Seriation: a method of relative dating, in which artifacts are chronologically arranged.
In archaeological excavations, the older objects are usually found under the younger ones. This allows archaeologists, if they have access to finds from several sites, to identify the development of certain objects. For example, on the photo to the right, we can see several axes from the Bronze Age, arranged from left to right, from old to young.
A Seriation of Axes
Our second photo shows a flint axe from the final phase of the Neolithic age, which is, in Northwestern Europe, about 3000 BCE. Made of flint stone, it was found in Denmark. Prehistorical archaeologists use a German name for this type of axe and call it a Rechteckbeil, which means that it has a quadrangular shape. The shape of the Neolithic axes was copied when the first axes were made of bronze.
The third picture shows a very old bronze axe from the Early Bronze Age, found on an unknown place in Northwestern Europe. In this region, the Early Bronze Age begins several centuries later than in the Near East; we cannot be too far from the correct date if we place this object somewhere between 2200 and 1700 (which is more or less contemporary to the Near Eastern Middle Bronze Age). This type of axe is called a Flachbeil, a flat axe.
In the Middle Bronze Age, which we can date to 1700-1400 BCE in Northwest Europe, the metal workers began to better understand the qualities and possibilities of bronze. This alloy offered all kinds of opportunities for technological and therefore economic innovation. By adding an edge to an axe, it could be better attached to the shaft. Besides, less metal was needed, making axes cheaper and therefore more accessible. This type is called a Randleistenbeil and the photo to the right shows an example from Elen in Belgium.
By now, metal workers had started to add decorations to the axes. This proves that these objects had functions other than practical ones, for example as status symbols.
The next axe is a palstave (German: Absatzbeil) excavated in Kinkempois, a village that is now part of the Belgian city of Liège. It is a little younger than the Randleistenbeil above, but can still be dated to the Northwest European Middle Bronze Age. We can clearly distinguish how this metal object might be placed on a piece of wood. Undoubtedly, the wooden shaft would have been cut with axes like this, proving that woodworking techniques benefited from improved metalworking technology and vice versa.
In the intiatl phase of the Late Bronze Age, which can in Europe be dated between 1300 and 1100 BCE, another method of attaching a bronze axe to a wooden shaft came into fashion, as can be seen on the next photo: a winged axe from Rheineck, a village on on Lake Constance in Switzerland. This type of axe belongs to what is often called the Urnfield culture, a culture in Central Europe that is the direct ancestor of the Celtic civilization.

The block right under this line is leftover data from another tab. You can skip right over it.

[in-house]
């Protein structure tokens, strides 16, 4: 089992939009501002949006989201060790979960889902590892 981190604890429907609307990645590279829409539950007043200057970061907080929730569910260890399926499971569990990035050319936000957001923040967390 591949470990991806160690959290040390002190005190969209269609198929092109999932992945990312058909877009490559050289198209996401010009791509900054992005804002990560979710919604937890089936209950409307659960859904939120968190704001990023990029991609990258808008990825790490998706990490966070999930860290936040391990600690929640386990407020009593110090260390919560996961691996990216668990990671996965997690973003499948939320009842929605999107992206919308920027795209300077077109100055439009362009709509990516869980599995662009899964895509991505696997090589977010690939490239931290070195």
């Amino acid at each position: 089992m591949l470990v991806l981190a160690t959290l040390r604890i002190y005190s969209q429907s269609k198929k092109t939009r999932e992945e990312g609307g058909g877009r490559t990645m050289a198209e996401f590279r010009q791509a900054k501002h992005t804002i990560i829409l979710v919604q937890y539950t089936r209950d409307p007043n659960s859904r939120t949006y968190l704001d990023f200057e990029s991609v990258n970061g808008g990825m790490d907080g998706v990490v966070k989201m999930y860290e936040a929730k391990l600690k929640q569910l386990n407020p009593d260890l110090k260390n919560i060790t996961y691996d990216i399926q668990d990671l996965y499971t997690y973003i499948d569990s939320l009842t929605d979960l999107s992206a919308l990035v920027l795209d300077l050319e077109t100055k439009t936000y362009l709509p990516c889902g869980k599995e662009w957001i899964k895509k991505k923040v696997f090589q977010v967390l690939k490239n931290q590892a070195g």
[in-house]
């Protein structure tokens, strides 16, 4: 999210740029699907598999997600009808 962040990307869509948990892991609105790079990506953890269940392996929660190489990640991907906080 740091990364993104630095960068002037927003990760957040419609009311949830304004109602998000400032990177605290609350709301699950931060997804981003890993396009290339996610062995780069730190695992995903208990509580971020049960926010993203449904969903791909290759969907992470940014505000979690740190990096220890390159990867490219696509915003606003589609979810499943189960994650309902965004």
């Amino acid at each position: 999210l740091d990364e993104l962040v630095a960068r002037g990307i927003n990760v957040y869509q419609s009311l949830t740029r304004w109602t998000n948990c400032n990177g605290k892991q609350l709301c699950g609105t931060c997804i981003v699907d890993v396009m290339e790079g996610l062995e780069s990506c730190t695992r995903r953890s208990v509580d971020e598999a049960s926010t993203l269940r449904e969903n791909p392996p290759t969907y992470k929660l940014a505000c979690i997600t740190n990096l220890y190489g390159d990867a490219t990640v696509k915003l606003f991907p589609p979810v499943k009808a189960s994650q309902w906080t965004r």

At the very end of the Late Bronze Age (1300-800 BCE in Europe), the bronze axes were even better attached to the shafts, namely by making the metal object completely hollow, as if it were a tube. In German, it is called a Tüllenbeil, i.e., an axe in the shape of a spout. Less bronze was needed to make these axes. Often, the axes had a ring, which made it possible to create an extra connection between the shaft and the axe. The metal utensils also became shorter, again saving materials and making axes more accessible. This example is from Beringen in Belgium.
From Relative to Absolute Chronology
Rechteckbeil, Flachbeil, Randleistenbeil, palstave, winged axe, Tüllenbeil: it is possible to describe a development. The first to draft such a series was the Danish archaeologist Oscar Montelius (1843-1921). Of course archaeologists make similar seriations for daggers, swords, buckets, coat pins, pottery and everything else. Creating those seriations was no easy task, because Montelius, who was especially interested in Europe, had to travel all over the continent. However, the result was impressive: for the first time there was an overview of the development of certain objects. Archaeologists were able to determine what was older and what was younger.
Of course, archaeologists want to improve their understanding of the past, trying to move from relative chronology (the development of a category of objects) to absolute chronology (adding dates to the development). Montelius’ trick was to make comparisons. Imagine an axe like the one from Elen, found somewhere in the Balkans, together with some Mycenaean pottery. That meant that they had to be of about the same age. Now this pottery had also been found in Egypt, where this pottery might be found together with a scarab with the name of a king from, say, the early Eighteenth Dynasty. Since we can date the Egyptian rulers, using texts like Manetho’s king list, we can also offer a tentative date to Mycenaean pottery and a very tentative date to our axe. In the third quarter of the twentieth century, radiocarbon dating and dendrochronology offered more precise dates.